Taking the security of professional data and files for granted is a recipe for disaster. You only have to look at the recent NHS computer hack to see how significant poor investment in anti-virus software and digital security can be. This blog provides simple but invaluable tips on how to ensure your clients and candidates data is kept safe against potential cyber-attacks.
1. Email encryption You deal with sensitive information every day, whether it’s in the form of candidate personal details, temp staff bank account details, or client contracts. Sending this information in an email or as an attachment without using encryption runs the risk of sensitive data being intercepted by unintended audiences. Leading email platforms such as Outlook and Gmail have built in encryption, but to ensure the safety of both incoming and outgoing emails it’s worth investing in added software.
2. Invest in good virus protection software When was the last time you checked your level of anti-virus protection? While your office network may be fully secure, if you work from home or use your phone to email clients and candidates the chances are you’re putting sensitive data and personal information at risk. Speak to your IT team about the best way to upgrade your anti-virus protection, and ask your employer to invest in any software recommended.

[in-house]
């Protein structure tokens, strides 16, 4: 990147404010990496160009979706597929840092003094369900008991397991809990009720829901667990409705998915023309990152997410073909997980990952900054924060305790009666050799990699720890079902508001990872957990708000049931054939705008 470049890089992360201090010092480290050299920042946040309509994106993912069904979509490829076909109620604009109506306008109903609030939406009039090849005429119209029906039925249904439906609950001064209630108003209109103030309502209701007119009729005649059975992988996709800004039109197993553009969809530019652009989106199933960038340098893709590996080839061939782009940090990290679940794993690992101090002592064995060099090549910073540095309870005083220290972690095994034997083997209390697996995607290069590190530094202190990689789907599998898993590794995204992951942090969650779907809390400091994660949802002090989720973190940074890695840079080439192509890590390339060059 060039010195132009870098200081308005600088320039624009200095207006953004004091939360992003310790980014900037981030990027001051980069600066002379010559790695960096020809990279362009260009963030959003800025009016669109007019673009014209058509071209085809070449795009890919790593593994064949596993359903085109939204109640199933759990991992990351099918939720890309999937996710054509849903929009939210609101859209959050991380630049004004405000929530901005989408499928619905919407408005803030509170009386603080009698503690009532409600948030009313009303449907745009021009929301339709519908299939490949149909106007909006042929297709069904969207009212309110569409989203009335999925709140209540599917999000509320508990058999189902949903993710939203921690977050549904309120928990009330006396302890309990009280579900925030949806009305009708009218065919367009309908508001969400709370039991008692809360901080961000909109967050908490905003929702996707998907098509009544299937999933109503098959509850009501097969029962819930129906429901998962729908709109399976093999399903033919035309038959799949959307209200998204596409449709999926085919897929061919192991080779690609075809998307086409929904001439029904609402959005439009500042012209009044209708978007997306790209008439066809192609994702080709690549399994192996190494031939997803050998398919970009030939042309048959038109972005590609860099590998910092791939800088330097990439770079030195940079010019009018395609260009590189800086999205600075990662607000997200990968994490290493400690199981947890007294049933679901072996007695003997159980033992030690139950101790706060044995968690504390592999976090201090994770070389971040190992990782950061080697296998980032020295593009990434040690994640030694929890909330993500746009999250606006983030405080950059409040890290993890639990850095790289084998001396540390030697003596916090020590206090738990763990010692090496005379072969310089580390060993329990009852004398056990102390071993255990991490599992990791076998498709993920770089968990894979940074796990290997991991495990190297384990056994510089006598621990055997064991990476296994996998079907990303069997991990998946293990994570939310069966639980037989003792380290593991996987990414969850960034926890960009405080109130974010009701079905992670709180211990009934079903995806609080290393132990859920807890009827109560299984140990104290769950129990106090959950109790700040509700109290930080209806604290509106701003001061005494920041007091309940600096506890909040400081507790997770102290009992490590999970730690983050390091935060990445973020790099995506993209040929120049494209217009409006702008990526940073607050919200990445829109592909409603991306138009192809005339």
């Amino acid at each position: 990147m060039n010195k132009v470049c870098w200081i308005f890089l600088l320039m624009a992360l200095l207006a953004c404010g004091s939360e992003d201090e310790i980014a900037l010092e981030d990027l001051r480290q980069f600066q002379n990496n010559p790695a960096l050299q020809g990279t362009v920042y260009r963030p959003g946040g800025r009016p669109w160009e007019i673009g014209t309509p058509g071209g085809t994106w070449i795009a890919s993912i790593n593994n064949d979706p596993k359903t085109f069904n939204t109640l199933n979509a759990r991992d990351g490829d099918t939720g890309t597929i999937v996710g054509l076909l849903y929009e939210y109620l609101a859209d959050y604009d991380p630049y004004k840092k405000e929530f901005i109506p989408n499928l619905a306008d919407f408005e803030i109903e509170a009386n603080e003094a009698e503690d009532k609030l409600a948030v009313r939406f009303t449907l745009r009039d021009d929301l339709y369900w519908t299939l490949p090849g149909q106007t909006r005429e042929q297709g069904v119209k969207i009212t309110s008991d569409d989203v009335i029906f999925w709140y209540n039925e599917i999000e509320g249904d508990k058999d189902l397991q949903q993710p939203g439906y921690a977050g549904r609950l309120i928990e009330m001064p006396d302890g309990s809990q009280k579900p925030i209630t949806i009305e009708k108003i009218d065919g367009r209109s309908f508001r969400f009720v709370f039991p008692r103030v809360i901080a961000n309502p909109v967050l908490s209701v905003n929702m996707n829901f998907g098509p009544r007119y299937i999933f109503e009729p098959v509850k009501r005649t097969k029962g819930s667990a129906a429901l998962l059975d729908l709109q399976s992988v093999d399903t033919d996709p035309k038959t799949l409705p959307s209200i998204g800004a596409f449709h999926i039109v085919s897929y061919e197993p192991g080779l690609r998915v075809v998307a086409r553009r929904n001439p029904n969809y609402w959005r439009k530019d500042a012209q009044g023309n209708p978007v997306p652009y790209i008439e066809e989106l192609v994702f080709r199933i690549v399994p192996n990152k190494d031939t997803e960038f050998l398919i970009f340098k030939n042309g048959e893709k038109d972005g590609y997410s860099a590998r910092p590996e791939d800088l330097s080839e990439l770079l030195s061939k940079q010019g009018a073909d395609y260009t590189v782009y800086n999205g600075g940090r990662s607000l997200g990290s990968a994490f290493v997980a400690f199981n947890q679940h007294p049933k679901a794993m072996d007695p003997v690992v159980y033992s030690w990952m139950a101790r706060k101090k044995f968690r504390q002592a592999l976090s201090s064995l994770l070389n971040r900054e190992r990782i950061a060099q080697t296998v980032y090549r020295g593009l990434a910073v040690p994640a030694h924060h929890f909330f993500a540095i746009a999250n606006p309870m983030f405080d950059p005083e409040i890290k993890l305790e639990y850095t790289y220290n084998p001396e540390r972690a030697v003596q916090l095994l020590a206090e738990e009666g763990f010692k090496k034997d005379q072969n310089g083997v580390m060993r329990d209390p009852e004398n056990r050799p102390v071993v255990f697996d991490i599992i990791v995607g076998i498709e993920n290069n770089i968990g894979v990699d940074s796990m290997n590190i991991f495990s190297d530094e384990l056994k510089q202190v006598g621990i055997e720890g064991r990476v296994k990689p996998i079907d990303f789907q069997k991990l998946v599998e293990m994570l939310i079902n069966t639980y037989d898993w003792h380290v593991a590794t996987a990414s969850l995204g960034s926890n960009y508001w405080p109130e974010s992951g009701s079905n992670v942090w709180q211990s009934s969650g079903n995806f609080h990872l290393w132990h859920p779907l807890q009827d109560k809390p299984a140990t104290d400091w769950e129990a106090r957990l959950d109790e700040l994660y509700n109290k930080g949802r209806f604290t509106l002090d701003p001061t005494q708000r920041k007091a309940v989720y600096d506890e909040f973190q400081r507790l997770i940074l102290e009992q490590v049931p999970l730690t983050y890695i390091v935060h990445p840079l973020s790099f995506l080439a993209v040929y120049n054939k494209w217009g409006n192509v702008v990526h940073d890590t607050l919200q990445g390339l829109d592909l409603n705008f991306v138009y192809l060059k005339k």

3. Shred paper documents Candidate personal information forms, passport copies, bank details – how many of these do you have paper copies of? More importantly, how many of these have you lost to office clutter? First things first, keep paper documents safely filed away in a lockable cabinet. But if you no longer need paper documents shred them and remove the possibility of sensitive data being misused. Many companies offer onsite corporate shredding services, but you can also buy a shredder if you’re on a budget.
4. Spring clean your server In line with keeping your digital network and servers up to scratch anti-virus software, make sure you clean your digital database and servers to permanently delete any documents, folders and information no longer needed. The Data Protection Act offers key points for how you should manage sensitive data, so if you’re unsure visit the government website for expert advice.
5. Password protect sensitive folders By password protecting documents and folders containing sensitive information created a barrier against hackers, as only those who know the password will be able to open and read documents. Ensure you password protect any delicate information you send via email and keep on your desktop or server. And remember, always send passwords in separate emails to recipients of attachments.
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